Is Manila the next best location for property investment in Asia-Pacific?
With an office sector vacancy rate below 5pc, and demand growth outpacing supply, analysts are upbeat about Metro Manila
When the subprime mortgage crisis slowed the UK economy nine years ago, British-Filipina entrepreneur Cynthia Celadena started looking for other places to buy property. Celadena, who has made a small fortune reselling forfeited houses in the UK, prefers to invest in property as a growing population will continue to fuel demand for space. She decided to invest in her country of birth, encouraged by news of a growing Philippine economy.
So in 2011, Celadena started buying pre-sell units in the Philippines, and now owns and rents out residential and commercial units.
Celadena’s optimism is not without merit.
The Philippine economy has grown by 6 to 7 per cent in the last five years, on the back of policies and incentives that attracted foreign investors and a steady inflow of remittances from overseas Filipino workers. These supported the country’s property market – specifically the office sector in Metro Manila.
Outpacing peers, exceeding expectations
A report by property consultancy firm Knight Frank issued last September based on data between 2010 and 2016 said that by 2020, Manila would record a 19.1 per cent growth in prime office rents, surpassing other top performers like Brisbane (16.5 per cent), Singapore (15.8 per cent), Bangkok (11.4 per cent) and Hong Kong (10 per cent).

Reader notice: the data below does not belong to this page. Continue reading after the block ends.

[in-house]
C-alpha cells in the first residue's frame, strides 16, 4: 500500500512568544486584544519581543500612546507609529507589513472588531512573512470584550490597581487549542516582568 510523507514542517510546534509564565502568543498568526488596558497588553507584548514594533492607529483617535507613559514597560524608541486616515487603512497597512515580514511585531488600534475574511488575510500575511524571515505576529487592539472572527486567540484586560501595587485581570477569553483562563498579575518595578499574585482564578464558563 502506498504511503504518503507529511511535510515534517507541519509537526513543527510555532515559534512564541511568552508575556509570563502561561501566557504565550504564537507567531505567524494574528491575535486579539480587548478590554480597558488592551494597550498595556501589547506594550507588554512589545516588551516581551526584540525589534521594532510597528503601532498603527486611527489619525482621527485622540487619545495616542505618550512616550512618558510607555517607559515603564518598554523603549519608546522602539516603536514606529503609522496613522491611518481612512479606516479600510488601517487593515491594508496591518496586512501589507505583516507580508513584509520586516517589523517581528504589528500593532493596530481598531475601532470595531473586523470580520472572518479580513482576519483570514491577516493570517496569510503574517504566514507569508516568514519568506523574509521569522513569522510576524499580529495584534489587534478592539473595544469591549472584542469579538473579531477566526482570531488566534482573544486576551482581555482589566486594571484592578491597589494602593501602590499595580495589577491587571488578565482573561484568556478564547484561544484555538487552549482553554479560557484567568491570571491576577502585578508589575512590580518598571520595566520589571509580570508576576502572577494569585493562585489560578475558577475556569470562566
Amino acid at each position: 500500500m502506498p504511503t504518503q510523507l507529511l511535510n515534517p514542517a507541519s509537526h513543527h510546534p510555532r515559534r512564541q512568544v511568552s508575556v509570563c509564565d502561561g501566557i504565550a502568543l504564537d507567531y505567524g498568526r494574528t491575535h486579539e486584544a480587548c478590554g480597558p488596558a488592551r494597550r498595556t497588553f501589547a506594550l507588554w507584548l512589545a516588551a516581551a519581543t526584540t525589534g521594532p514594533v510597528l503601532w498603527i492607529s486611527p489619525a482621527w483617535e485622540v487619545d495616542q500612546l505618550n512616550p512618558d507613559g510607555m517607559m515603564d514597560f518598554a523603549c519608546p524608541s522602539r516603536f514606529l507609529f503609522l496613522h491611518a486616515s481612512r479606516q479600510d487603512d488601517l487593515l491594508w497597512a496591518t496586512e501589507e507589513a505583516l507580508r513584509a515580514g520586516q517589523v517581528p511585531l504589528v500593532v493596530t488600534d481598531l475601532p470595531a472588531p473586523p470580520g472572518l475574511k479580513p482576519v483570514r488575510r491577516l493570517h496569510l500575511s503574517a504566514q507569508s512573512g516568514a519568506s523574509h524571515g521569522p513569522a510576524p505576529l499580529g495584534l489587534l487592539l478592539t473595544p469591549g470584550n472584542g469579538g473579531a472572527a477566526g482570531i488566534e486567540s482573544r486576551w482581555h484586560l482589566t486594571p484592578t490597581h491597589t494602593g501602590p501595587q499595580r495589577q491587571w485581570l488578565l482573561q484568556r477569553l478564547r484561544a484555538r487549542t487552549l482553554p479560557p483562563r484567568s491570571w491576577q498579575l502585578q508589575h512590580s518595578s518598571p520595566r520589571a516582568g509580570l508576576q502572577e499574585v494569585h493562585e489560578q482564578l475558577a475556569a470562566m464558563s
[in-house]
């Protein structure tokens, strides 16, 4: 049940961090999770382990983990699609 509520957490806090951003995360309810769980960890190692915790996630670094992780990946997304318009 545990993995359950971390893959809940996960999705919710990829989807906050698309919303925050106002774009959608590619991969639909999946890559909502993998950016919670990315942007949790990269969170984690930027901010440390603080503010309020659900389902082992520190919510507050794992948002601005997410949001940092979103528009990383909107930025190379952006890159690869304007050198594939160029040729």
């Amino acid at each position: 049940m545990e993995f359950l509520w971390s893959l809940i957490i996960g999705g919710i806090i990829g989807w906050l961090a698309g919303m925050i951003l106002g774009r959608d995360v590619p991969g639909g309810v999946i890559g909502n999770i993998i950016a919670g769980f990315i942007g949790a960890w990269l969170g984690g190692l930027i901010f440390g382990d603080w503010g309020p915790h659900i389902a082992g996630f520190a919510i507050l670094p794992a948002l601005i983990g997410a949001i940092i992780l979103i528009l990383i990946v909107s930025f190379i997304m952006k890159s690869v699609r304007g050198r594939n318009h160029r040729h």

“The (Philippine) office property market is very healthy. There’s less than 5 per cent vacancy rate in (most of Metro Manila’s) central business districts,” said Kash Salvador, associate director for investment properties and capital markets at Santos Knight Frank, the Philippine branch of Knight Frank.
Salvador said Manila had the third lowest vacancy rate of the 20 prime office markets in the region, adding that expanding business process outsourcing (BPO) and online gaming industries were the key demand drivers.
Another report released by Santos Knight Frank on February 19 said the office market take-up in Metro Manila picked up with a net absorption rate of 333,413 square metres in the fourth quarter of 2017, not only surpassing the amount of new supply that became available during that period, but also boosting rents. Makati, the country’s premier business and financial district, remains the office market leader with a weighted average lease rate of 1,286 pesos (US$24.68) per sq m.